• The AMHCA Code of Ethics addresses CMHC-specific issues.
  • AMHCA’s Standards for the Professional Practice of Clinical Mental Health Counseling, points the way to distinguishing our profession in the field of mental health. Gaining greater education in neuroscience, clinical assessment and diagnosis, substance use and co-occurring disorders, and the treatment of trauma, as noted in our AMHCA’s Standards, will further establish our identity and our commitment to outcome excellence.
  • The AMHCA Diplomate and Clinical Mental Health Specialist (DCMHS) credential will add to the credibility of CMHCs and our profession.

Our focus on health and wellness reinforces a professional identity that we all can subscribe to and be proud of.

Another major development has been highlighted by the Institute of Medicine (IOM) findings, which have now been adopted by the Department of Veterans Affairs, the Department of Defense, and TRICARE. CMHCs possess diagnostic and treatment skills now officially recognized by the federal government in treating mental health disorders. 

Finally, I believe the future of clinical mental health counseling is tied to our ability to assess ourselves individually and professionally. Self-evaluation coupled with continuous professional growth will light the way for each of us. 

For example, the research of Brené Brown, PhD, LMSW, in vulnerability, which will be explored at AMHCA’s Annual Conference this July, illuminates how we can foster both the science and the art of clinical mental health counseling. Her frank self-appraisal led to new research, added professional insights, and enriched psychotherapy applications. 

The future of our profession is in our hands. With the federal recognition of CMHCs, I believe there is no turning back. Ultimately, however, the outlook for clinical mental health counseling is up to each of us. The profession will achieve greater standing and recognition as we integrate art and science, partner with our clients in stronger alliances, and achieve higher rates of effectiveness.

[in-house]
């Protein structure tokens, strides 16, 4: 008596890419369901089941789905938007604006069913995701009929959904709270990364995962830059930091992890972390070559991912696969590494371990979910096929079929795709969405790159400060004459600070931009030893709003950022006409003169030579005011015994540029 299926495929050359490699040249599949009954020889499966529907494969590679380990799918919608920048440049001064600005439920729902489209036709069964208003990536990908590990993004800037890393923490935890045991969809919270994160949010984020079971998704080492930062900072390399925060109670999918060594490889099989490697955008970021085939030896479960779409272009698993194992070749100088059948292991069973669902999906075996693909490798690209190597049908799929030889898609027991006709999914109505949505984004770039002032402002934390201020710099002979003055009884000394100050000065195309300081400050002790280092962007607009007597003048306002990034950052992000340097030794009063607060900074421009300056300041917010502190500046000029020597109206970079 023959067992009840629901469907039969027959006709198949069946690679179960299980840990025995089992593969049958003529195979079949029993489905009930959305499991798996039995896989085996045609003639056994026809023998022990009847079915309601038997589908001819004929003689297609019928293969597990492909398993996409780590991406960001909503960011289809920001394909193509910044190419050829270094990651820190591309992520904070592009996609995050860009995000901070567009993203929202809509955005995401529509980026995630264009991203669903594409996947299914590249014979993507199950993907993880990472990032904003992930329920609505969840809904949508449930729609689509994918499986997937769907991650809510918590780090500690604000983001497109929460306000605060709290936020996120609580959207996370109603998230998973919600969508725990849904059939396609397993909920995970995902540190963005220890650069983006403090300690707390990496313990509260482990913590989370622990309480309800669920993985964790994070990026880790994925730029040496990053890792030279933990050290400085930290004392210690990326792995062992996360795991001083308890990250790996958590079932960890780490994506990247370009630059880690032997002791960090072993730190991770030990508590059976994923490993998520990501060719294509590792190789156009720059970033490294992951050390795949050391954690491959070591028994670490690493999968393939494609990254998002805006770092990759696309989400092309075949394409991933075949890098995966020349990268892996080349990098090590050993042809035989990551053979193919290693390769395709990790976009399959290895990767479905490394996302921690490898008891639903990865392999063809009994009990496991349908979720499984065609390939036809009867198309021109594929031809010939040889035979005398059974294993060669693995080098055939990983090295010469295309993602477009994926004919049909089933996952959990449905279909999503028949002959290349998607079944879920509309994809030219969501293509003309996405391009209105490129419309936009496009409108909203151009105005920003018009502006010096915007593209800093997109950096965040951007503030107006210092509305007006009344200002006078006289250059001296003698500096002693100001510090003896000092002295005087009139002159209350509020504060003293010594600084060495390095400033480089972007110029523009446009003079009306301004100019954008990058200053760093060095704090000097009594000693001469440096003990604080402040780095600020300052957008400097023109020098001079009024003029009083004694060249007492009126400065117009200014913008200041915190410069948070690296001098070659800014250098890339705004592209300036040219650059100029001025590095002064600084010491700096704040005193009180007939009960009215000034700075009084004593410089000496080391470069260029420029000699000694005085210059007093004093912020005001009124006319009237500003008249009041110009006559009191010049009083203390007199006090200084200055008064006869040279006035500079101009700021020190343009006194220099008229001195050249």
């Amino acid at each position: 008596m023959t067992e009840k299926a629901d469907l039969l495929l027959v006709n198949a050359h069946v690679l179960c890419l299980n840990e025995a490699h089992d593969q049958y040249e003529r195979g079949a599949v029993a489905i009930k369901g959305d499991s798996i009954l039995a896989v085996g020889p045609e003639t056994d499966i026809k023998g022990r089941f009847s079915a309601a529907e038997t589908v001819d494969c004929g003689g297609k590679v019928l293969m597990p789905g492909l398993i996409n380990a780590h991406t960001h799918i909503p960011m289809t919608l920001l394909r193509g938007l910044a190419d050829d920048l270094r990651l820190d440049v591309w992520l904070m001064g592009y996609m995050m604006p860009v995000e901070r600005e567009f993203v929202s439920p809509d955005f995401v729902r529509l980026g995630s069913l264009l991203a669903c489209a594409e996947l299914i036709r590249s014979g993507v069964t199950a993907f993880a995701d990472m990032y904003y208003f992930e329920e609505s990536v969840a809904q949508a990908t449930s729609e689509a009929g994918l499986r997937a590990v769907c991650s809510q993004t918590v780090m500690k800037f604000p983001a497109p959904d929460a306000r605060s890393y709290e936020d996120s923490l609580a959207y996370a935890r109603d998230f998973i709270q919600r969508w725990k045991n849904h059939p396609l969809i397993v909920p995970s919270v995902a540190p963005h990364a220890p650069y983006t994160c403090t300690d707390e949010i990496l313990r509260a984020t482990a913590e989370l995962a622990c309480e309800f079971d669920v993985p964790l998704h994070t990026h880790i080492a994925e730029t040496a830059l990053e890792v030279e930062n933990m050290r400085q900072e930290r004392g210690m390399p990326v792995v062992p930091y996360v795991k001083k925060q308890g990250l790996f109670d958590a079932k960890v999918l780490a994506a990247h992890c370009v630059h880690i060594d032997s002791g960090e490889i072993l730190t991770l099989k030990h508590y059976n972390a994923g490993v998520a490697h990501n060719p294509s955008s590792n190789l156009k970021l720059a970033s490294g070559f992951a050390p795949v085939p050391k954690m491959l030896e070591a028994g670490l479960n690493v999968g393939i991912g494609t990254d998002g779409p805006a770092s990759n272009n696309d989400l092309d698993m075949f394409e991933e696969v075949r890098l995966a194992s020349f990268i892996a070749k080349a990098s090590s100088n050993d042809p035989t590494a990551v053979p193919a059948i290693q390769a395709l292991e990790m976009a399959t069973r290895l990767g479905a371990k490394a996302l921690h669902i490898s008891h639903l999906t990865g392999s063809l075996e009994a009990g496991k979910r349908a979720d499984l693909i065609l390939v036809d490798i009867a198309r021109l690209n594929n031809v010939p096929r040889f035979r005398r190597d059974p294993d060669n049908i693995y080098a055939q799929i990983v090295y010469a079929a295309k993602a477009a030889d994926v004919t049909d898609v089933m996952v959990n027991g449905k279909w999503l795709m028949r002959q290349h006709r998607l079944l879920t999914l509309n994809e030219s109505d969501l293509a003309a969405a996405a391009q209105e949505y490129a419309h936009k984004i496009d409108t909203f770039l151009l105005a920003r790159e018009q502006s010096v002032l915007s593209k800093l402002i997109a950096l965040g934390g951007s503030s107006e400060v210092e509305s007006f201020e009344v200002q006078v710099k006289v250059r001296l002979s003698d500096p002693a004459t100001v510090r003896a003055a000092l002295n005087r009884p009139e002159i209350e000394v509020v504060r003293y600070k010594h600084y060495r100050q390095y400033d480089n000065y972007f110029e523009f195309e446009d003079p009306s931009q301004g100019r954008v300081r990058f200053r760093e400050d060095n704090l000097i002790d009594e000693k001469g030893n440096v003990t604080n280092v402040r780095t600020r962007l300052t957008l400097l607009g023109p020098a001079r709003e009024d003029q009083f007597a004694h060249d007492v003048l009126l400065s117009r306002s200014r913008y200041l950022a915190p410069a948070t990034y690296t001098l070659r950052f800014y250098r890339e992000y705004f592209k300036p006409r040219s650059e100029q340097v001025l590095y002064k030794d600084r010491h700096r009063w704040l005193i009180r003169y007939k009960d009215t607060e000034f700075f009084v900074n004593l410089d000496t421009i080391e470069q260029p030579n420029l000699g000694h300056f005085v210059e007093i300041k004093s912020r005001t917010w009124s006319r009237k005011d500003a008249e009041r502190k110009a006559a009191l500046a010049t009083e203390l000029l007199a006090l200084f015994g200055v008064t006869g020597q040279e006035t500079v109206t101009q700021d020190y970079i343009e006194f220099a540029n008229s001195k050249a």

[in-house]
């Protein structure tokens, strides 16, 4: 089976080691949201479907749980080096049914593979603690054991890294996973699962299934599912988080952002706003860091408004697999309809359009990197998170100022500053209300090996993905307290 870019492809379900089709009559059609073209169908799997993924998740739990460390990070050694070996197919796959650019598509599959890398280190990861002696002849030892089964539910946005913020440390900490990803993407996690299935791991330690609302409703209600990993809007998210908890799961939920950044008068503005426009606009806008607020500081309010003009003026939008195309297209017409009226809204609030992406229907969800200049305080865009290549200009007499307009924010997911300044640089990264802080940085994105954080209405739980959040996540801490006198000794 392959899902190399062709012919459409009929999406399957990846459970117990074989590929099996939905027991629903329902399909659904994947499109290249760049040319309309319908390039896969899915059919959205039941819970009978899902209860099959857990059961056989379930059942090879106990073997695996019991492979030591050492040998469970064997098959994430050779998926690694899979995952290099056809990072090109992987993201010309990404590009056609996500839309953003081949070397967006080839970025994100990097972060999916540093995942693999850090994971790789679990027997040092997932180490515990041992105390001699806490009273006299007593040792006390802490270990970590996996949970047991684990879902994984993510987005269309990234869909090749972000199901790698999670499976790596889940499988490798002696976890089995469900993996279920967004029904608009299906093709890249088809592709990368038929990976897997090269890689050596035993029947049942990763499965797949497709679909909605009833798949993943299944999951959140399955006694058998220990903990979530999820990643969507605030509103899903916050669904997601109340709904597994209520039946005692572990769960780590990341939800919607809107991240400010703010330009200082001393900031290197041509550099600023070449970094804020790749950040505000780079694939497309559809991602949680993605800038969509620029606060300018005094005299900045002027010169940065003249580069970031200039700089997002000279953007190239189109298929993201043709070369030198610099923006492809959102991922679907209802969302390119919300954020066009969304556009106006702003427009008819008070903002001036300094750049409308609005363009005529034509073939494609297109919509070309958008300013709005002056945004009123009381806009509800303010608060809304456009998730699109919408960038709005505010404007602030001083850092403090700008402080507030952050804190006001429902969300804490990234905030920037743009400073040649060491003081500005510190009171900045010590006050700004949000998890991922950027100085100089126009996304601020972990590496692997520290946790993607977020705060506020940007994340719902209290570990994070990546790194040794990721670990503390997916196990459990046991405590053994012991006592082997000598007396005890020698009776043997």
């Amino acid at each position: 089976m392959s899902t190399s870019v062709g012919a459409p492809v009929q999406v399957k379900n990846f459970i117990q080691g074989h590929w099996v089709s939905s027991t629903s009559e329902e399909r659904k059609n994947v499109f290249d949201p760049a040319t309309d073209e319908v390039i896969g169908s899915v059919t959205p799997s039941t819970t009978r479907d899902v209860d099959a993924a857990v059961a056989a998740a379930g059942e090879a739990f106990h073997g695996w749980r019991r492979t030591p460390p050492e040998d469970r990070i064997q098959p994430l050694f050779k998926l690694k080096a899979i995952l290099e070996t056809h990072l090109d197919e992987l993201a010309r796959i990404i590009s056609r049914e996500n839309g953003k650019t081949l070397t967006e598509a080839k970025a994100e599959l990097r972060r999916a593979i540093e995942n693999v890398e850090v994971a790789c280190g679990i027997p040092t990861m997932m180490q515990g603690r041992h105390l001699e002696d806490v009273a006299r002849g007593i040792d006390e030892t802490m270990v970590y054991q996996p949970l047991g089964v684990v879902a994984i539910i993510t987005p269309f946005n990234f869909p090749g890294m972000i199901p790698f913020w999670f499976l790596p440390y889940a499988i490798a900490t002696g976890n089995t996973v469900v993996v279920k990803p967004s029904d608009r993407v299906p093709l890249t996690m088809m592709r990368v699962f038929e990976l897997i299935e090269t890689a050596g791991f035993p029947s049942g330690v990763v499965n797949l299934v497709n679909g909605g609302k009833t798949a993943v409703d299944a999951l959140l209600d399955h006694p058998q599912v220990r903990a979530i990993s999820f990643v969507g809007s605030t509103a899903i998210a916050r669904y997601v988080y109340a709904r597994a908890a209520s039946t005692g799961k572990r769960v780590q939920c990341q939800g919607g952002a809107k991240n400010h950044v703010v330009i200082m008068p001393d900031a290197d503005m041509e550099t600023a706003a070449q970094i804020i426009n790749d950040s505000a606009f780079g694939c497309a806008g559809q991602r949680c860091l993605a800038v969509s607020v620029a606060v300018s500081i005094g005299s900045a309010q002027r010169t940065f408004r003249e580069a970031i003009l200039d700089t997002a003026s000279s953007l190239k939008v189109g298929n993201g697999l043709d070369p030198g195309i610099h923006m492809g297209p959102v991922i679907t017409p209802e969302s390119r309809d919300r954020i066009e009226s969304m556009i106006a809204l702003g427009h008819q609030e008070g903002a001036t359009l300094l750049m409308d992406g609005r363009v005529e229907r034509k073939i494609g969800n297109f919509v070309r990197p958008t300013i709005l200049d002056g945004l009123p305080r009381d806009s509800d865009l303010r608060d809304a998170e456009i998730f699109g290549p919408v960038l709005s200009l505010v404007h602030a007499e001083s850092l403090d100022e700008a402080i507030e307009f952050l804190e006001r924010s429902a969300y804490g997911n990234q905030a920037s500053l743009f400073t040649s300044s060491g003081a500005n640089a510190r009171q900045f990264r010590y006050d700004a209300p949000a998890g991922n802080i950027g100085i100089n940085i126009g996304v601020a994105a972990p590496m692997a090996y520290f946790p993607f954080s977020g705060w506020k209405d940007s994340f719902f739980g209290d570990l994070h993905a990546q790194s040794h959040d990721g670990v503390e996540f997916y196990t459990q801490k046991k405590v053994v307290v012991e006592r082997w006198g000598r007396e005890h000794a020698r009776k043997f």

We are in the enterprise of creating better futures for our clients. It only remains to be seen how we will craft the future of the profession we share.

I Close My Year as AMHCA President With Appreciation

As I hand the AMHCA president’s gavel to Karen Langer, LMHC, in July, I would like you to know of my appreciation for AMHCA.

Our Executive Director and CEO W. Mark Hamilton, PhD, regularly transforms opportunities into successful realities. He and the staff—Melissa Hobson, Jim Finley, Linda Morano, and Renee Kreithen (and consultants Katy O’Grady and Kathleen McCarthy)—tirelessly move our association forward. 

The AMHCA board—Karen; Tom Ferro, LCPC; Judie Bertenthal–Smith, LPC, ALPS; Gale Macke; Keith Mobley, PhD, LPC, ACS, NCC; Steven Tierney, EdD, CAS; Eric Oostenink, LMHC; and Camille Clay, EdD, LPC—are great resources of both inspiration and support. 

The members of AMHCA’s committees, our state chapter leaders, the Graduate Student Committee members, and many others are instrumental in creating our profession’s future.

However, in the last analysis, AMHCA is an association made up of each of our members. Thank you for being the specialists you are, in one of the most noble of collaborative endeavors: clinical mental health counseling.